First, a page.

Sunday, October 19, 2014

Computers: I Saw No Value In Them

I know just enough to be dangerous. Our tech guy at school, Brad Buscher, would agree with that—even though I never made my teacher home page the school main page like colleague Peggy Jones did a few years ago. No one still knows how that happened.

Like most Generation-Xers, I have a love-hate relationship with computers and other forms of technology.

It started in the spring of my senior year in 1984 when Hitchcock High School acquired some computers. This was back during the C-prompt days. Maybe pre-MS-Dos if there was such a time. See, I told you, I know just enough to be dangerous.

Poor Mr. Frank Podraza, he had to put up with my attitude. He was our football coach, principal, and my algebra teacher.

Frank Podraza in the HHS study hall room

My first memory of him is as a ref in one of our jr. high basketball games when I was 12-years-old. I tried to take out the ball after we had just made a basket. He said nothing and just gave me that you-dummy look. Guess I never held it against him because Mr. Podraza became one of my favorite high school teachers.

During my senior year, he was teaching us programming. Yes, computer programming. We had never even touched a computer, and we were learning programming. Big disconnect.

After a couple days of it, I told him, “I want to throw this thing out the window.” And our school was an old two-story brick building with no grass nearby, so it would have shattered the beast. I went on and on about how much money the school board wasted buying these things, and that I just might let a couple of them know since they went to my church. I saw no value in what the thing could do for me.

Me shaking the hand of LeRoy Gross, one of the board members who also attended my church.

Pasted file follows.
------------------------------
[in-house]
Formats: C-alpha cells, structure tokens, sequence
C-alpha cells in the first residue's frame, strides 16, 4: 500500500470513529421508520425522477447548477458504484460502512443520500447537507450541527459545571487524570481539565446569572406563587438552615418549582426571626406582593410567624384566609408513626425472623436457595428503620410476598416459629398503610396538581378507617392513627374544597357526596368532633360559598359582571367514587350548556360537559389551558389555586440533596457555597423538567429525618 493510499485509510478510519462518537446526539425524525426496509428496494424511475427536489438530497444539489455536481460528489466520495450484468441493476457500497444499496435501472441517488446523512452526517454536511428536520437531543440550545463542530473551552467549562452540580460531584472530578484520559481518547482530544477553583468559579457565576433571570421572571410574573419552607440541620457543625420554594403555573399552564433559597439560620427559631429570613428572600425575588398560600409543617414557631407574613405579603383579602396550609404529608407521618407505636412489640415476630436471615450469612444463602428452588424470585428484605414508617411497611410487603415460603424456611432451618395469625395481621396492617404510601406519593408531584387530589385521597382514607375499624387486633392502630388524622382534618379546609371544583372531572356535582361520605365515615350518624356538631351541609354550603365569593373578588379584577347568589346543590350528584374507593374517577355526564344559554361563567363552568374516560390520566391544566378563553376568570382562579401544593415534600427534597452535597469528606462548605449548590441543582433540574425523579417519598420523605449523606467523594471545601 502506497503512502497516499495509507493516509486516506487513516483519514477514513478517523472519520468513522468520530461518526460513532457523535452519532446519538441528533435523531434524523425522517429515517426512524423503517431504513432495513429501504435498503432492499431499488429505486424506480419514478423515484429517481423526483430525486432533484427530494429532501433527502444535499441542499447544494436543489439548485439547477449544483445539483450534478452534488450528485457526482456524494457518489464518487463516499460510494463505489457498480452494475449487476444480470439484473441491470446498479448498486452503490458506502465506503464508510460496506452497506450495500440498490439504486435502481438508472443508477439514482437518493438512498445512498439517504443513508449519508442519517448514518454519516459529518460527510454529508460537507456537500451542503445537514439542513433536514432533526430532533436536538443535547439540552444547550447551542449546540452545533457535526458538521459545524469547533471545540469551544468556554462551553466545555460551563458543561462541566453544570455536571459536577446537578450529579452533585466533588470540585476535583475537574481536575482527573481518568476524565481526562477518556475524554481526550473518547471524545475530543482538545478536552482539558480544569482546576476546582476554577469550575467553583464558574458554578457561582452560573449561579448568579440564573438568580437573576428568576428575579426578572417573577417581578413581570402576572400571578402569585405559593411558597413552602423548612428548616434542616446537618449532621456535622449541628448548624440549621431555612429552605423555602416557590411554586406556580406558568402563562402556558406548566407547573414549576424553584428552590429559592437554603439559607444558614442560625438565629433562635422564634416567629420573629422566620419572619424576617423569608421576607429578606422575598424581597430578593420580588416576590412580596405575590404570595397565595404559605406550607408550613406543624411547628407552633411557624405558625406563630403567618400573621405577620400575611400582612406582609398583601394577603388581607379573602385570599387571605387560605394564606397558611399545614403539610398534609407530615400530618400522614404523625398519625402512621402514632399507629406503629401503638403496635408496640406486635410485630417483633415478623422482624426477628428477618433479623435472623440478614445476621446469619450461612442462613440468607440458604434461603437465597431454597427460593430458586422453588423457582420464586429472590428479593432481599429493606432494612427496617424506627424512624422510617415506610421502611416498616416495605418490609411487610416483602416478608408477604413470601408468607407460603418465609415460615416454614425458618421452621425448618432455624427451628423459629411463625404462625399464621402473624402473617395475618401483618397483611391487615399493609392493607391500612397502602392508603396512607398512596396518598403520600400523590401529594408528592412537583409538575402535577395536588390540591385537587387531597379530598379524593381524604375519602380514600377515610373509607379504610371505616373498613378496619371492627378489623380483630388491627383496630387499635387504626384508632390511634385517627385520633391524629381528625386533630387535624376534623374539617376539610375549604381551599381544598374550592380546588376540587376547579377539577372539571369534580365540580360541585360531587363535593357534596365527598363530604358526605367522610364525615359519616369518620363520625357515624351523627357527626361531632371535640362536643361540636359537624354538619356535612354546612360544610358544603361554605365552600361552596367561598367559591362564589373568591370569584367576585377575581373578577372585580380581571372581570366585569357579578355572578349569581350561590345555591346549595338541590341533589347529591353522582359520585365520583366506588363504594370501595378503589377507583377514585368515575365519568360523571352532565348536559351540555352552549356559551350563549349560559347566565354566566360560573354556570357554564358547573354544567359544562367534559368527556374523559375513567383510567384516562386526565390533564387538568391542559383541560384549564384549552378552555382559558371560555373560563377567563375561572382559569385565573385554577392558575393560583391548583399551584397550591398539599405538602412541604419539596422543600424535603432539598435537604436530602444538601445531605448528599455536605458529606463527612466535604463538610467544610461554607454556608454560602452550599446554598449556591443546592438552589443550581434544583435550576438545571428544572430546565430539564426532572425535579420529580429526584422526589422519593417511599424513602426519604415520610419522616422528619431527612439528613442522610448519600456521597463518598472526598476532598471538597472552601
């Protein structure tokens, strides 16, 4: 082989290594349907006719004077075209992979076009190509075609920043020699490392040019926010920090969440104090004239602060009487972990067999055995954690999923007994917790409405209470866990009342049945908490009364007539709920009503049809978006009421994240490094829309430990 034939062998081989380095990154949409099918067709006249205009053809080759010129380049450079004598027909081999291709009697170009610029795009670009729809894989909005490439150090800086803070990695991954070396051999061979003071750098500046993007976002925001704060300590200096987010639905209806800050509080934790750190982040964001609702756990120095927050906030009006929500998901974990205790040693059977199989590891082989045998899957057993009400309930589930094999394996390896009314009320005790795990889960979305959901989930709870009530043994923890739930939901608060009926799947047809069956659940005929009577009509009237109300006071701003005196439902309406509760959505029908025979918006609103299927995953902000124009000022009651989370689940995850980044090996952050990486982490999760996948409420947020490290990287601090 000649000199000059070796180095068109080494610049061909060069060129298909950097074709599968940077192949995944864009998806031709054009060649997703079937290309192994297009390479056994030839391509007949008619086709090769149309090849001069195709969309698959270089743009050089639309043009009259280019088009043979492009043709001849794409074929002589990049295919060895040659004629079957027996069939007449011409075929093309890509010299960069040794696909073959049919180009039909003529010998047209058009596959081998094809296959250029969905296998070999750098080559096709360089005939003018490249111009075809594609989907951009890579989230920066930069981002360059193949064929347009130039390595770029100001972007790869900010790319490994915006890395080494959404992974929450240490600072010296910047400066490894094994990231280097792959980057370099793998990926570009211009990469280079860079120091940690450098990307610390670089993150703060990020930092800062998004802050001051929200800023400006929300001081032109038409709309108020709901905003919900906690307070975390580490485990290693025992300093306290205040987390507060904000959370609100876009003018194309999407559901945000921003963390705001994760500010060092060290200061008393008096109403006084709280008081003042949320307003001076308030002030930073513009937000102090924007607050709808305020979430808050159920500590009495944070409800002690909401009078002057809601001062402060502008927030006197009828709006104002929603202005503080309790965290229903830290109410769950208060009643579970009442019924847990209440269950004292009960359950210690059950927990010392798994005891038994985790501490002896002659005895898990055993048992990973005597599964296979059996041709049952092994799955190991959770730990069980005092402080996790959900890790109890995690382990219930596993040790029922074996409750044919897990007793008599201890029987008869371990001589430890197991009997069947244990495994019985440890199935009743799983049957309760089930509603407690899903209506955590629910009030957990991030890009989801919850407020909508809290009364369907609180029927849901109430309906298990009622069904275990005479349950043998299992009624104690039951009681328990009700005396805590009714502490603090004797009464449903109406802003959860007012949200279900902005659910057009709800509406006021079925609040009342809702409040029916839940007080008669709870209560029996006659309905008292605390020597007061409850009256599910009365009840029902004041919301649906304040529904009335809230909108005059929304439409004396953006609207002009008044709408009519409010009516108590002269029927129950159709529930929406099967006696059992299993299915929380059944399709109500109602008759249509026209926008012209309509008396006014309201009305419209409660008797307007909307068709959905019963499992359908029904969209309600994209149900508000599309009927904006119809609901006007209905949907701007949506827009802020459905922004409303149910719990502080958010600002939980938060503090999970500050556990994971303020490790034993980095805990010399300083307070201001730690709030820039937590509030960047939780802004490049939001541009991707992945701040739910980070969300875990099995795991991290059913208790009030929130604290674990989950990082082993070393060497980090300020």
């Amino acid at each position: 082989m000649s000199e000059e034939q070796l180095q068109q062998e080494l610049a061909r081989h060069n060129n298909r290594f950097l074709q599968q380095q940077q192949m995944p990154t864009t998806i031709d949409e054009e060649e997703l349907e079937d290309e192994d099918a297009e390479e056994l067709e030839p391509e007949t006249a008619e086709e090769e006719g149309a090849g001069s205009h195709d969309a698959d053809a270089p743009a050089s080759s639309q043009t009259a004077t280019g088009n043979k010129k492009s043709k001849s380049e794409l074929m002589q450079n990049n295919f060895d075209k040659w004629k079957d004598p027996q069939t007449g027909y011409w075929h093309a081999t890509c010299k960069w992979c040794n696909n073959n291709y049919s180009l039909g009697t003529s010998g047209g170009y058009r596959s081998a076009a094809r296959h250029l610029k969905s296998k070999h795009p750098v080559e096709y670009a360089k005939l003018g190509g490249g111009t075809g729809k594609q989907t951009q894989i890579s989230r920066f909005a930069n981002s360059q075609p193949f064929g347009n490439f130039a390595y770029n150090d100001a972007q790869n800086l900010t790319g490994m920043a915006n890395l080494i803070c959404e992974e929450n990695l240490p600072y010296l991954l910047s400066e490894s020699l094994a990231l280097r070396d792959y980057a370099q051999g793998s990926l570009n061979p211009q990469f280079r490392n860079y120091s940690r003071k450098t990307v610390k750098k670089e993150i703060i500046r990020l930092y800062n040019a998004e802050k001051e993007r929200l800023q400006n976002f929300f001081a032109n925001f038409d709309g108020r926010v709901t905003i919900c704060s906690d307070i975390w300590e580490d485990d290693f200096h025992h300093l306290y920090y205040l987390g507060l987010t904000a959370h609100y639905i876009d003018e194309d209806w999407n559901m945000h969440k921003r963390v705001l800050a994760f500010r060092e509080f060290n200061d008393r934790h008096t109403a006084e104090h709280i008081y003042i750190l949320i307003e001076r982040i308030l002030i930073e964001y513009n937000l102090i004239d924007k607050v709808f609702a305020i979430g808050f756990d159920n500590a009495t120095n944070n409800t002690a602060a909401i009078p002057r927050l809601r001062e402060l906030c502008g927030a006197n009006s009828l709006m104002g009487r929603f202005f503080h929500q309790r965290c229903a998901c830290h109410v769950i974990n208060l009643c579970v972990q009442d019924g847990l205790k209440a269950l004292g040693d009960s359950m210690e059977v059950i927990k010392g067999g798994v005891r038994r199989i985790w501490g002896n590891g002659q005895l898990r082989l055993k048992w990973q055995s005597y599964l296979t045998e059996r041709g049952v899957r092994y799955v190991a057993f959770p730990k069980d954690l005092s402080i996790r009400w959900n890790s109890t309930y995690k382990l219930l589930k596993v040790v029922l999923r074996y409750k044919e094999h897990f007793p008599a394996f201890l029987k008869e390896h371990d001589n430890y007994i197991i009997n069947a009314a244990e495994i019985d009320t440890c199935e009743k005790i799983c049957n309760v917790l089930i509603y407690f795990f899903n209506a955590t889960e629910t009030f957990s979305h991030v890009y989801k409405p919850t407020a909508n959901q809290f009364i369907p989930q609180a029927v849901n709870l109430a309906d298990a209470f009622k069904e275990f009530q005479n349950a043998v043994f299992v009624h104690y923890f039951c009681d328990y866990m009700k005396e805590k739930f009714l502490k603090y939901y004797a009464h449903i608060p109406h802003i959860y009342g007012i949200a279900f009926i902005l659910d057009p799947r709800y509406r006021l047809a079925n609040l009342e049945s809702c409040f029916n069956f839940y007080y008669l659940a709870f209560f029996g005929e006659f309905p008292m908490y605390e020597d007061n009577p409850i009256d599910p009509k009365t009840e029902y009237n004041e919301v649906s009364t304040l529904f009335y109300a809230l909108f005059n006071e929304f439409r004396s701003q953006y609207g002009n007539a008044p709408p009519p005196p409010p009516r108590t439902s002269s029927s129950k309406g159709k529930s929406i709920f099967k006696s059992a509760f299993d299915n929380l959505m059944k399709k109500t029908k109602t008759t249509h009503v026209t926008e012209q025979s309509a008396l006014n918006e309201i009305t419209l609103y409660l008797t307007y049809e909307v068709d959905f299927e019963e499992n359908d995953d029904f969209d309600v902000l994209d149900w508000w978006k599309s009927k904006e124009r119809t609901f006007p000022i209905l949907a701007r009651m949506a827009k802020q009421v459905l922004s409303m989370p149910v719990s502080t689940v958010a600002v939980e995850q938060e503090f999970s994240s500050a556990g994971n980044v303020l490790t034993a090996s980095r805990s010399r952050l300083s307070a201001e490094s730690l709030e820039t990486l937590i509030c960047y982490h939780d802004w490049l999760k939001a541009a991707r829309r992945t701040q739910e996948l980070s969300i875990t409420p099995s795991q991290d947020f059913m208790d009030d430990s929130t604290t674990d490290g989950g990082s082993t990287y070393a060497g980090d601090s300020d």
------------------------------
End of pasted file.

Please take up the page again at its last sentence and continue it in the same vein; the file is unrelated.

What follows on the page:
Fast-forward a few months to the fall of my freshman year in college. I returned home and shocked Coach Podraza with these words, "I love computers."

You see, I never knew I could type a paper on the thing and print it out. And I would not have to retype an entire page because I forgot to leave room for my footnotes at the end of my research paper. Another thing, it wrapped the text. No hard carriage return.

Who taught me these wonderful tasks that a computer could do? Dana Davis, that’s who. He was our freshman orientation leader.

the guy who made me love computers

Dana was an upperclassman in charge of about a dozen or so of us on a weekly basis. We learned how to set margins, double-space, save to a floppy, and add that crazy perforated paper to the dot matrix printer. I was amazed at all it could do.

I must not have completely trusted the machine though because I typed all my philosophy papers that year on the electric typewriter my parents had gotten me while I was still in high school.

I loved to type. In fact, I even went to a business competition for it while in high school. Never placed, but I do remember achieving 90 words a minute with no errors one time in class. I credit piano playing for that speed.

Fast-forward a couple decades. I still love the computer and have learned to love the iPad, but not for the same reasons.

This week, teaching colleague Heather Potter and I present on how we use technology in our classrooms. She is talking about Google Classroom and the ShowMe app, and I am explaining how to differentiate assignments with the iPad app called Notability.

Notability, my favorite iPad app

It's my first professional presentation in 26 years of teaching. And if someone would have told me two years ago, when I did not want to go 1:1 with iPads, that I would be presenting at the Kansas State Department of Education's state-wide conference, I would have called you crazy. Click on the link, scroll to Wednesday at 8:30 on page 23, and you'll see it there in print. So cool. Heather and I are so pumped.

Like my mentor, Mr. Podraza, I had to overcome the learning curve. I am sure he was frustrated trying to make us see the relevance in what he was required to teach us, just as I have had to adjust to iPads and other forms of technology throughout the years.

I have matured, but my love-hate relationship with technology continues—only now instead of wanting to throw something out the window, I throw up my hands and say, “I think I’ll go be Amish." 

What are your earliest memories of the personal computer? How about when you learned to type? Did your teacher put fingernail polish on the keys and provide you with powdery paper to erase your errors on your research papers?

Writer's Note: to read about the purchase of my first personal computer, check out the post entitled, Dollars and Sense: A Lesson in Interest of a Different Kind.

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